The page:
does drinking water help with hair growth

Many people who suffer from hair loss ask the question “What can I do to get my hair to grow healthy and strong again?”. For this problem, water is a natural, low-cost solution that is often overlooked. Water is of vital importance to our bodies. 

In fact, according to a study(1), up to 60% of the human adult body is water, the brain and heart are composed of 73% water, the muscles, and kidneys are 79% and the skin contains 64% water. Our hydration thus has a large impact on all of our bodily functions and drinking water can even help with hair growth.

In this article, we will reveal the eight greatest benefits drinking water can bring to our hair and also provide some tips on how to best use this everyday, yet essential, resource to maximize hair growth.

Does Drinking Water Help Your Hair Grow?

Yes. Water is critical to the health of human hair. Hair has two parts: The root, which is located inside the scalp, and the shaft which is the outside portion of the hair. The entire strand gets its water from inside. 

Our hair requires proper nourishment to survive and water is the main source of energy for hair cells, including the cells that generate new hair growth. By regulating our circulatory system and lubricating our hair follicles, water aids in the absorption of minerals and vitamins that hair desperately needs. One can even compare our hair to a plant that requires regular watering.

On the other hand, if we don’t drink enough water, the body will try to supply more water to vital parts of the body, such as the brain and heart, leading to insufficient water levels for our hair follicles. Our hair will become dry and fragile, it can stop growing and may even die of thirst, resulting in excessive hair loss.

8 Impressive Benefits of Water for Hair

benefits of water for hair

Water is as vital to our hair as it is to us and being well-hydrated is one of the best things we can do for our hair. Below are eight amazing benefits of drinking water for hair:

Promote Hair Growth

Of course, as we’ve discussed, drinking water is instrumental in promoting hair growth. Water provides our hair with minerals and vitamins as necessary nutrients by regulating the circulatory system. But that’s not all, by stimulating the nerve endings on our scalp, water also makes our roots more active, further increasing hair growth.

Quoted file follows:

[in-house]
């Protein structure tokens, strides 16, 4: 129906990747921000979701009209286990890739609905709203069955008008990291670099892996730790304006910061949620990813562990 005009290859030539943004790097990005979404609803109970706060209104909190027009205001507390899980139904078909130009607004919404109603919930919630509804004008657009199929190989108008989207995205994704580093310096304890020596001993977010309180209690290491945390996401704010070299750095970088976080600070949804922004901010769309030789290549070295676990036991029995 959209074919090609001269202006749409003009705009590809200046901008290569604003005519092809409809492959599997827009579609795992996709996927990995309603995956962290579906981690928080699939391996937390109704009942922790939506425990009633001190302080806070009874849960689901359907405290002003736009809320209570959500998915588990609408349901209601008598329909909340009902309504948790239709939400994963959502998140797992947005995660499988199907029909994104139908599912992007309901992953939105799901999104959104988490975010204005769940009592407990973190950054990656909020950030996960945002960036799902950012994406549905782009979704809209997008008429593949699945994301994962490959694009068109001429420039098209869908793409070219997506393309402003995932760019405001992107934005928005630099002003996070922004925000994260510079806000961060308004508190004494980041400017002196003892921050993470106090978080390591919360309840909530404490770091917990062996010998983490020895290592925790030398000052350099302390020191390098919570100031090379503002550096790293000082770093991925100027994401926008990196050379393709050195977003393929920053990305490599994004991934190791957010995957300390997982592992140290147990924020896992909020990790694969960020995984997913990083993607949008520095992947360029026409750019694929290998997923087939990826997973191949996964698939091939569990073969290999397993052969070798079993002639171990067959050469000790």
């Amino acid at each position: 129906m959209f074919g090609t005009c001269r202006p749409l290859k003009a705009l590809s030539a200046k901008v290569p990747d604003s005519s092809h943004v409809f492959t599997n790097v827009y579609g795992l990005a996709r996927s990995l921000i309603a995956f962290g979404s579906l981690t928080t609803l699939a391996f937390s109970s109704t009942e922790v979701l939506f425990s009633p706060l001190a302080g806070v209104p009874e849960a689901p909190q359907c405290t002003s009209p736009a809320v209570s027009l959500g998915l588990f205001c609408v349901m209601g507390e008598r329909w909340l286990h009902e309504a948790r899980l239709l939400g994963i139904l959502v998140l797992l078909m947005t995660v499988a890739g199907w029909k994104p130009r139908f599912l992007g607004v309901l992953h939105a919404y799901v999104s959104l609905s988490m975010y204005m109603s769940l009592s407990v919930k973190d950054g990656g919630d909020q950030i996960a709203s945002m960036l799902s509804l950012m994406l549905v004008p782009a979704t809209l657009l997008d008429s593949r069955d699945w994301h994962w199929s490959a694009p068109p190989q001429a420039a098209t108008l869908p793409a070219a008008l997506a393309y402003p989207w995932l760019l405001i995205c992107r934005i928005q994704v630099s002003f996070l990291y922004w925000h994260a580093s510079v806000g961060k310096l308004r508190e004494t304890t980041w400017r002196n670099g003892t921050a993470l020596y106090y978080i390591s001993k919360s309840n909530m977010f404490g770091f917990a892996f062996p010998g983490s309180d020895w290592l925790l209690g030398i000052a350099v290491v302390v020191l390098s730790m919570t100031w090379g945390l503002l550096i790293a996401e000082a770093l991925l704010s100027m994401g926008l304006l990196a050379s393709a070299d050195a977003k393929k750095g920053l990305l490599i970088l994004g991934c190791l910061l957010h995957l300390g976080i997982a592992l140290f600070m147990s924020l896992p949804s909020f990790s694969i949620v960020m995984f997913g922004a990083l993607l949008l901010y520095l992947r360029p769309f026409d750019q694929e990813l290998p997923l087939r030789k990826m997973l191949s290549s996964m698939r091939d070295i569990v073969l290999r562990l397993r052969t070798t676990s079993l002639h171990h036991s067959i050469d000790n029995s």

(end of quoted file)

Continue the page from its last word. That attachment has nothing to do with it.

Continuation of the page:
Make Your Hair Strong

Hydration makes hair stronger and healthier. Hair, like our muscles, requires water to be strong, which means that if the amount of water is insufficient, your hair becomes limp and fragile. If you are properly hydrated, your hair will be strong and you will be less likely to experience hair thinning and breakage.

Keep Your Hair Lustrous

Dehydrated hair typically appears tangled, dry, and frazzled, with split ends. Keeping yourself hydrated at all times will improve the condition of your hair and give it a shiny appearance. Water adds natural gloss and softness to hair while also keeping it healthy from root to tip as if you were actually using a hair care product.

Keep Your Hair Healthy

Water makes up one-quarter of a healthy strand of hair, so dehydration can have terrible consequences. There are layers to a strand of hair. If your hair is healthy, the inner layers are protected by the oil of the outer layers. The oil reflects light, giving your hair a shiny appearance. 

When you are dehydrated, the outer layer can no longer function as a shield, making the hair dry and straw-like. This is when your hair is most prone to breakage and split ends. Drinking water is the best way to prevent these problems.

Benefits of Water for Hair

Keep Your Scalp Healthy

Along with your hair, your scalp also needs enough moisture to keep healthy. If you are dehydrated, your skin will dry out. This is usually the cause of conditions like dandruff, which cause itching and irritation but more importantly can actively damage your skin. 

Keeping the scalp hydrated, on the other hand, aids in the even distribution of oil and the maintenance of healthy and nourished hair shafts. A healthy scalp greatly reduces your chances of developing hair problems.

Flush Out Toxins

Our scalp becomes clogged with oils, sweat, and mineral buildup as a result of prolonged sun exposure, combined with the use of hair products. The presence of these toxins stifles hair growth and can result in a variety of biological complications. 

Drinking plenty of water will flush out the accumulated impurities from your scalp, restoring it to good health. This not only allows the human body to function properly, but it also promotes hair growth and health.

Prevent Hair Damage

Drinking water isn't the only way fluid gets into your hair. When washed, the strands absorb and swell with water, then shrink back down as they dry. This repetitive process causes damage, which is why it's recommended to only wash hair when absolutely necessary. 

To help hair retain moisture and nutrients, wash it with oil and water on a regular basis. In addition, adequate nutrition and hydration are required to prevent hair damage